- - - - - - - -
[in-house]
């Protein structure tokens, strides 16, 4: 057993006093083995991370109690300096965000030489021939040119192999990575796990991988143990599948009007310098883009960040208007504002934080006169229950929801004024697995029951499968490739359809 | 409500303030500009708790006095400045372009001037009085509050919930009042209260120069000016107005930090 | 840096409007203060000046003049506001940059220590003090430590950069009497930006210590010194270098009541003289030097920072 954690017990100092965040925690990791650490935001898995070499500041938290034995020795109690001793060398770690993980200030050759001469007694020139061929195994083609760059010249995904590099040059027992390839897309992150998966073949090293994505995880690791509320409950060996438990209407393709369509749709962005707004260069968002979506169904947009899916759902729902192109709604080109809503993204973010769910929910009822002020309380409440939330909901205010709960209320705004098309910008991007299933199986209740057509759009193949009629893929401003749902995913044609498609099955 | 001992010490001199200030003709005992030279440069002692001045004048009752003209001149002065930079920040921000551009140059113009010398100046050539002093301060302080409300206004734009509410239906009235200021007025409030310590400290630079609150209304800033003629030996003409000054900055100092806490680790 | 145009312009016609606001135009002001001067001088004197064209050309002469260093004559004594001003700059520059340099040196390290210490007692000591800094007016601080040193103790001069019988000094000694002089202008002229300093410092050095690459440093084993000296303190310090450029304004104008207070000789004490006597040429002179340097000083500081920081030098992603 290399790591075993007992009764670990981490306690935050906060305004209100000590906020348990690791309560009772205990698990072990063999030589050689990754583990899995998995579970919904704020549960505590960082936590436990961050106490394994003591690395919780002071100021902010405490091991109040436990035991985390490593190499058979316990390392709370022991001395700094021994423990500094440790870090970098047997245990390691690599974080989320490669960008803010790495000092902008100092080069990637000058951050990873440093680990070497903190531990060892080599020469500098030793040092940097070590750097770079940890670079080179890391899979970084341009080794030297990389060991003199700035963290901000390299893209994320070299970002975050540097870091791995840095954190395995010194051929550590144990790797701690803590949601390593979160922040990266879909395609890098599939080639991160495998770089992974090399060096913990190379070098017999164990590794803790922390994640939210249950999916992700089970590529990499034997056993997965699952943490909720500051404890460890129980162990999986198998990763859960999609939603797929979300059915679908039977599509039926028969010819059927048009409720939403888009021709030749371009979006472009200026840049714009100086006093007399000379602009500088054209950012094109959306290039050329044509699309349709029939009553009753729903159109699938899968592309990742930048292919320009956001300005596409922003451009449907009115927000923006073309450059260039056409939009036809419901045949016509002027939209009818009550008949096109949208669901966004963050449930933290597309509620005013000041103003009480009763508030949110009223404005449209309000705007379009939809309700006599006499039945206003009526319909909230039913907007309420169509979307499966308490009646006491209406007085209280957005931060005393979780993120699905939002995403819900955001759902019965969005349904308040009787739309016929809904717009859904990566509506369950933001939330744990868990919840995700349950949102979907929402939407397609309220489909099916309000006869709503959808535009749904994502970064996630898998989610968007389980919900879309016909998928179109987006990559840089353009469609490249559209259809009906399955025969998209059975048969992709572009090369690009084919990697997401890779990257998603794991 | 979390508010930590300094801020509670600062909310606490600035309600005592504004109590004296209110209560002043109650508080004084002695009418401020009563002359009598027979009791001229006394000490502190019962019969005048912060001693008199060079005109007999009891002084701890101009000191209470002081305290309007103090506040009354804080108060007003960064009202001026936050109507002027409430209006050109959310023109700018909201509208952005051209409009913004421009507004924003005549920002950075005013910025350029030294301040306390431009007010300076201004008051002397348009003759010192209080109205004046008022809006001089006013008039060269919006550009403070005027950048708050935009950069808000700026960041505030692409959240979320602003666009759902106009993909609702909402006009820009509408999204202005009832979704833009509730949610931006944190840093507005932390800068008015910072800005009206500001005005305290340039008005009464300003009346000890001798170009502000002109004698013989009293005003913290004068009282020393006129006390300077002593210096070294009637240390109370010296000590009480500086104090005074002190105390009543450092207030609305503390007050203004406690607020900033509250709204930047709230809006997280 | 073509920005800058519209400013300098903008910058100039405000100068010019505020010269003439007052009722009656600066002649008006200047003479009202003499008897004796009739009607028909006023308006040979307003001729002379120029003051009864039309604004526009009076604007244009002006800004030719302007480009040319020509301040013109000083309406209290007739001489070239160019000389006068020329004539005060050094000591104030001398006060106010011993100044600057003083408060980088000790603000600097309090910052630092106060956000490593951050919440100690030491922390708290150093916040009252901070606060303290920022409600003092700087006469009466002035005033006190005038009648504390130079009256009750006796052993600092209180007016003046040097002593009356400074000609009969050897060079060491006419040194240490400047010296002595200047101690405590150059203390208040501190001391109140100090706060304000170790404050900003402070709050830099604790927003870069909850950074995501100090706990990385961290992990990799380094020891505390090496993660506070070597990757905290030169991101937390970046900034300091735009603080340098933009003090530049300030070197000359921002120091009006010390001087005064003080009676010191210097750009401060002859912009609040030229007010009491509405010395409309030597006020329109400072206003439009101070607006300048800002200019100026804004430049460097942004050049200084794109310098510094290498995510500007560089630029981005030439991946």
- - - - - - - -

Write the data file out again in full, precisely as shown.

[in-house]
């Protein structure tokens, strides 16, 4: 057993006093083995991370109690300096965000030489021939040119192999990575796990991988143990599948009007310098883009960040208007504002934080006169229950929801004024697995029951499968490739359809 | 409500303030500009708790006095400045372009001037009085509050919930009042209260120069000016107005930090 | 840096409007203060000046003049506001940059220590003090430590950069009497930006210590010194270098009541003289030097920072 954690017990100092965040925690990791650490935001898995070499500041938290034995020795109690001793060398770690993980200030050759001469007694020139061929195994083609760059010249995904590099040059027992390839897309992150998966073949090293994505995880690791509320409950060996438990209407393709369509749709962005707004260069968002979506169904947009899916759902729902192109709604080109809503993204973010769910929910009822002020309380409440939330909901205010709960209320705004098309910008991007299933199986209740057509759009193949009629893929401003749902995913044609498609099955 | 001992010490001199200030003709005992030279440069002692001045004048009752003209001149002065930079920040921000551009140059113009010398100046050539002093301060302080409300206004734009509410239906009235200021007025409030310590400290630079609150209304800033003629030996003409000054900055100092806490680790 | 145009312009016609606001135009002001001067001088004197064209050309002469260093004559004594001003700059520059340099040196390290210490007692000591800094007016601080040193103790001069019988000094000694002089202008002229300093410092050095690459440093084993000296303190310090450029304004104008207070000789004490006597040429002179340097000083500081920081030098992603 290399790591075993007992009764670990981490306690935050906060305004209100000590906020348990690791309560009772205990698990072990063999030589050689990754583990899995998995579970919904704020549960505590960082936590436990961050106490394994003591690395919780002071100021902010405490091991109040436990035991985390490593190499058979316990390392709370022991001395700094021994423990500094440790870090970098047997245990390691690599974080989320490669960008803010790495000092902008100092080069990637000058951050990873440093680990070497903190531990060892080599020469500098030793040092940097070590750097770079940890670079080179890391899979970084341009080794030297990389060991003199700035963290901000390299893209994320070299970002975050540097870091791995840095954190395995010194051929550590144990790797701690803590949601390593979160922040990266879909395609890098599939080639991160495998770089992974090399060096913990190379070098017999164990590794803790922390994640939210249950999916992700089970590529990499034997056993997965699952943490909720500051404890460890129980162990999986198998990763859960999609939603797929979300059915679908039977599509039926028969010819059927048009409720939403888009021709030749371009979006472009200026840049714009100086006093007399000379602009500088054209950012094109959306290039050329044509699309349709029939009553009753729903159109699938899968592309990742930048292919320009956001300005596409922003451009449907009115927000923006073309450059260039056409939009036809419901045949016509002027939209009818009550008949096109949208669901966004963050449930933290597309509620005013000041103003009480009763508030949110009223404005449209309000705007379009939809309700006599006499039945206003009526319909909230039913907007309420169509979307499966308490009646006491209406007085209280957005931060005393979780993120699905939002995403819900955001759902019965969005349904308040009787739309016929809904717009859904990566509506369950933001939330744990868990919840995700349950949102979907929402939407397609309220489909099916309000006869709503959808535009749904994502970064996630898998989610968007389980919900879309016909998928179109987006990559840089353009469609490249559209259809009906399955025969998209059975048969992709572009090369690009084919990697997401890779990257998603794991 | 979390508010930590300094801020509670600062909310606490600035309600005592504004109590004296209110209560002043109650508080004084002695009418401020009563002359009598027979009791001229006394000490502190019962019969005048912060001693008199060079005109007999009891002084701890101009000191209470002081305290309007103090506040009354804080108060007003960064009202001026936050109507002027409430209006050109959310023109700018909201509208952005051209409009913004421009507004924003005549920002950075005013910025350029030294301040306390431009007010300076201004008051002397348009003759010192209080109205004046008022809006001089006013008039060269919006550009403070005027950048708050935009950069808000700026960041505030692409959240979320602003666009759902106009993909609702909402006009820009509408999204202005009832979704833009509730949610931006944190840093507005932390800068008015910072800005009206500001005005305290340039008005009464300003009346000890001798170009502000002109004698013989009293005003913290004068009282020393006129006390300077002593210096070294009637240390109370010296000590009480500086104090005074002190105390009543450092207030609305503390007050203004406690607020900033509250709204930047709230809006997280 | 073509920005800058519209400013300098903008910058100039405000100068010019505020010269003439007052009722009656600066002649008006200047003479009202003499008897004796009739009607028909006023308006040979307003001729002379120029003051009864039309604004526009009076604007244009002006800004030719302007480009040319020509301040013109000083309406209290007739001489070239160019000389006068020329004539005060050094000591104030001398006060106010011993100044600057003083408060980088000790603000600097309090910052630092106060956000490593951050919440100690030491922390708290150093916040009252901070606060303290920022409600003092700087006469009466002035005033006190005038009648504390130079009256009750006796052993600092209180007016003046040097002593009356400074000609009969050897060079060491006419040194240490400047010296002595200047101690405590150059203390208040501190001391109140100090706060304000170790404050900003402070709050830099604790927003870069909850950074995501100090706990990385961290992990990799380094020891505390090496993660506070070597990757905290030169991101937390970046900034300091735009603080340098933009003090530049300030070197000359921002120091009006010390001087005064003080009676010191210097750009401060002859912009609040030229007010009491509405010395409309030597006020329109400072206003439009101070607006300048800002200019100026804004430049460097942004050049200084794109310098510094290498995510500007560089630029981005030439991946």